The El Moore, 624 W. Alexandrine, has a life of its own on the web. Vacant since the the early 2000s, its distinctive look and storied history, as well as a brief, mid-decade revitalization effort, kept people interested and talking about the building — and the lives lived within it — in news articles, blogs, photo sites, and discussion forums.
Together, these sites paint an engaging picture of the building’s recent history — a true “people’s history.” Here are some links & snippets:
From a comment on a 2006 photo-blog post about the building:
“I lived in the El Moore about 10 years ago. My rent was only $295 for a two bedroom apartment on the fourth floor.
There was horrible industrial tile on the floor when I moved in, so I ripped it up and refinished the wood floor beneath (much to the chagrin of the old lady who lived below me). I also ripped out the fluorescent shop light that provided illumination in the living room and replaced it with a more aesthetically pleasing fixture.
Other than that, the apartment was virtually untouched, and had many original architectural features, such as chest-high wood panelling, beamed celing, an intricately carved, built-in buffet or sideboard, and gas fireplace surrounded by an ornate mantelpiece.
I really miss that place.”
From a 2007 news article about an auction of some of the building’s historic furnishings, china, and architectural features the then-redevelopers held as a fundraiser for two community organizations:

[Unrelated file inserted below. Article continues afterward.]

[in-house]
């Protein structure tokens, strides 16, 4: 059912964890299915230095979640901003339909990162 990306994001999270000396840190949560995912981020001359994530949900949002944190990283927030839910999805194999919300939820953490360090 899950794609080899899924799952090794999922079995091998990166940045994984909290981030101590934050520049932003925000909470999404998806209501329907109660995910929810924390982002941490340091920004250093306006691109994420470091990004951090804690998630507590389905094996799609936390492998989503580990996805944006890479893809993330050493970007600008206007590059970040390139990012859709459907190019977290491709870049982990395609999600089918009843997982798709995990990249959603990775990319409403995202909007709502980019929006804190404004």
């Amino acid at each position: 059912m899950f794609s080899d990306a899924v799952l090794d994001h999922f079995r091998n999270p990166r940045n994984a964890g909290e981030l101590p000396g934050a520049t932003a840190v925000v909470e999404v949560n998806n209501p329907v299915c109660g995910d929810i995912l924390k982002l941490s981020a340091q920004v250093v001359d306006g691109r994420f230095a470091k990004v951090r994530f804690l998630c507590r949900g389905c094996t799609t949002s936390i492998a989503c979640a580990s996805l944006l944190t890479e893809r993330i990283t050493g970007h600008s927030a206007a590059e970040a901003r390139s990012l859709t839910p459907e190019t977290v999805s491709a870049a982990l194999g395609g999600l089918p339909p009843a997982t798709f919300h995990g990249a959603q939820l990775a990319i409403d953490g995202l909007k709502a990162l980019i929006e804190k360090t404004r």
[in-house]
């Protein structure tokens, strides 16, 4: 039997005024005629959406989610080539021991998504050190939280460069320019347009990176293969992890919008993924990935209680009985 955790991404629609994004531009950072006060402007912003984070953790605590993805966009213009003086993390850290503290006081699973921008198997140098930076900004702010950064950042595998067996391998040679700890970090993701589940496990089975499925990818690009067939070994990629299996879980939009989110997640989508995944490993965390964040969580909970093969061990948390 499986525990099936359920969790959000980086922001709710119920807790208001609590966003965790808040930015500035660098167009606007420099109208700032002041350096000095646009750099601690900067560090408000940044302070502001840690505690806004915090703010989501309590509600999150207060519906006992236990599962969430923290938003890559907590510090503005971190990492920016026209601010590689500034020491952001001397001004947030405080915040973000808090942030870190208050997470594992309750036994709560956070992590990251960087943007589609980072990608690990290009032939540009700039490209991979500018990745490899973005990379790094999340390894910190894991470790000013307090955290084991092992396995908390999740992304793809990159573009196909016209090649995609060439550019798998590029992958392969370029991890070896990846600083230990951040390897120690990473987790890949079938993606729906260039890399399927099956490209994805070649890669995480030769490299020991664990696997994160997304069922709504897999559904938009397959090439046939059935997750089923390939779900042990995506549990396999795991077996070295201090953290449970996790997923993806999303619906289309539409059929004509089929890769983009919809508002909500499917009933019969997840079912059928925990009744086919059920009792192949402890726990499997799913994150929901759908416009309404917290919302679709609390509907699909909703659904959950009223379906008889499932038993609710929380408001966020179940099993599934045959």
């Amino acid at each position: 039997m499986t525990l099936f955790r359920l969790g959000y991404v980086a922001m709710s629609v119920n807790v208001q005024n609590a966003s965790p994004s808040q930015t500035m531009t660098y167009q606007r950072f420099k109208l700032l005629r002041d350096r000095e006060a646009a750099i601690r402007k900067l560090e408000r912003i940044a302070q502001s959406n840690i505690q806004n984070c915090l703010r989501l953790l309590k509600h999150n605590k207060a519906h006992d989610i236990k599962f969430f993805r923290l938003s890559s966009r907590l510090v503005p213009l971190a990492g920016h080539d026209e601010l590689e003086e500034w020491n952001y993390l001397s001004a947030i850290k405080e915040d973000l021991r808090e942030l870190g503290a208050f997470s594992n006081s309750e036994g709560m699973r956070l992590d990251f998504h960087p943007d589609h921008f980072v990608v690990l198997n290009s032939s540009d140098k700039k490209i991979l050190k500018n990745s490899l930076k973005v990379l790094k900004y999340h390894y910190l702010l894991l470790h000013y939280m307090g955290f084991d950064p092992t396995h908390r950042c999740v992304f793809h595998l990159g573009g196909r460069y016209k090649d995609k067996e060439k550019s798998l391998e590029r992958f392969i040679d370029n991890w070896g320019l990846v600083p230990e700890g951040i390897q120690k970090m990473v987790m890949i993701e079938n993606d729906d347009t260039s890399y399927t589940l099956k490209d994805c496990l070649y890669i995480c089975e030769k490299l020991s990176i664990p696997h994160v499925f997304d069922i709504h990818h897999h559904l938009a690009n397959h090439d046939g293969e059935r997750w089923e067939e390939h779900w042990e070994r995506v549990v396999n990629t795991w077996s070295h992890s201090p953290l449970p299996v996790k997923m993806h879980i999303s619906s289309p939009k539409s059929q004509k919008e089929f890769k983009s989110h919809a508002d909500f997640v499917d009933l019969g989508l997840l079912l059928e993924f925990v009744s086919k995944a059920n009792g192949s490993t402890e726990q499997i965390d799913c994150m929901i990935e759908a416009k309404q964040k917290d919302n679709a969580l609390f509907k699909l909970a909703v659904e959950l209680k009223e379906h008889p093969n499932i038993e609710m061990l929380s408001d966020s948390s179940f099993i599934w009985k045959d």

“Auction items include: cast iron bathtubs with original claw feet; built-in sideboards with buffets and attached mirrors; a cylinder roll desk with hutch; a rare, embossed toilet bowl; fireplace mantles with curio shelves–most with original mirrors, tile and grates; a custom built, Victorian cherry wood bed; solid oak doors; upholstered cherry settee with finely carved arms; cherry drop leaf table; limoges fine bone china–service for 18; and a federal period bent oak rocker.”
(Another description of the items for sale can be found here.)
From a lively discussion on the Detroit Yes forum about the building from 2009:
“I lived at the El Moore from May 1999 to November 1999. Those were the best months of my life, I was right out of college and this was my very first place of my own. My rent was only $200 a month. I lived in the 1st floor in the front corner apt on the right side. All the residents were so pleasent. The apt manager was named “Maria” I belive. I remember having the most beautiful wood panel all over the living room. There was an old gas fireplace in the living room, I slept there due to the back bedroom being so cold at the time. To my knowledge, the building was half occupied at the time, and the tenants were the best!”
Finally, from Flickr:
A gallery of images of the building taken by different photographers from 2004-2013. You can really see it becoming covered with overgrowth (and then cleared again) over time. “Did you go inside?” a commenter asks photographer Robert Monaghan in 2009. “No,” he replies, “…It’s always so foliated, that I never thought of it.” It’s always so foliated, that I never really thought